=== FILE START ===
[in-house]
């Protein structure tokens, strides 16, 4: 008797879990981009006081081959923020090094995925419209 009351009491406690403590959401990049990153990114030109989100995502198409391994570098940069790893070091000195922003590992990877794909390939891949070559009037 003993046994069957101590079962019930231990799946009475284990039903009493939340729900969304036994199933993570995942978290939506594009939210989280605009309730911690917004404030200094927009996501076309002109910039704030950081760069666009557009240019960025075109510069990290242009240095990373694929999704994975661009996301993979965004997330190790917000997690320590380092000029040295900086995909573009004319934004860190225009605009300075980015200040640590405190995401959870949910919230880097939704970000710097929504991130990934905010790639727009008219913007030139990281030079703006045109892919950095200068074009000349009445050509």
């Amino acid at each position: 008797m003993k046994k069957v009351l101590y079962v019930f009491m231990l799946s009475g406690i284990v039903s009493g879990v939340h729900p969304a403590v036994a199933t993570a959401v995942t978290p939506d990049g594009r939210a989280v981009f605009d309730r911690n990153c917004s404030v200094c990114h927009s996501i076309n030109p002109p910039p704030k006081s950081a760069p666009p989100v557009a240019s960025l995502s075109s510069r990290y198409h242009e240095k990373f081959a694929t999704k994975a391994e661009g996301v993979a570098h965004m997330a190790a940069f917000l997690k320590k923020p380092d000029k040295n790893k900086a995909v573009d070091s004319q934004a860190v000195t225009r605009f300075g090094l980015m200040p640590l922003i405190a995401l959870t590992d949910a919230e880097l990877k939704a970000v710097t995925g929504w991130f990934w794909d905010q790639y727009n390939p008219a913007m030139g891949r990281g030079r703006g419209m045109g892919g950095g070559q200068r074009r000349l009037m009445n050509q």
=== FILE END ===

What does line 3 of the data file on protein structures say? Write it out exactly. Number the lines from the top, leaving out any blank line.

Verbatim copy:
């Amino acid at each position: 008797m003993k046994k069957v009351l101590y079962v019930f009491m231990l799946s009475g406690i284990v039903s009493g879990v939340h729900p969304a403590v036994a199933t993570a959401v995942t978290p939506d990049g594009r939210a989280v981009f605009d309730r911690n990153c917004s404030v200094c990114h927009s996501i076309n030109p002109p910039p704030k006081s950081a760069p666009p989100v557009a240019s960025l995502s075109s510069r990290y198409h242009e240095k990373f081959a694929t999704k994975a391994e661009g996301v993979a570098h965004m997330a190790a940069f917000l997690k320590k923020p380092d000029k040295n790893k900086a995909v573009d070091s004319q934004a860190v000195t225009r605009f300075g090094l980015m200040p640590l922003i405190a995401l959870t590992d949910a919230e880097l990877k939704a970000v710097t995925g929504w991130f990934w794909d905010q790639y727009n390939p008219a913007m030139g891949r990281g030079r703006g419209m045109g892919g950095g070559q200068r074009r000349l009037m009445n050509q």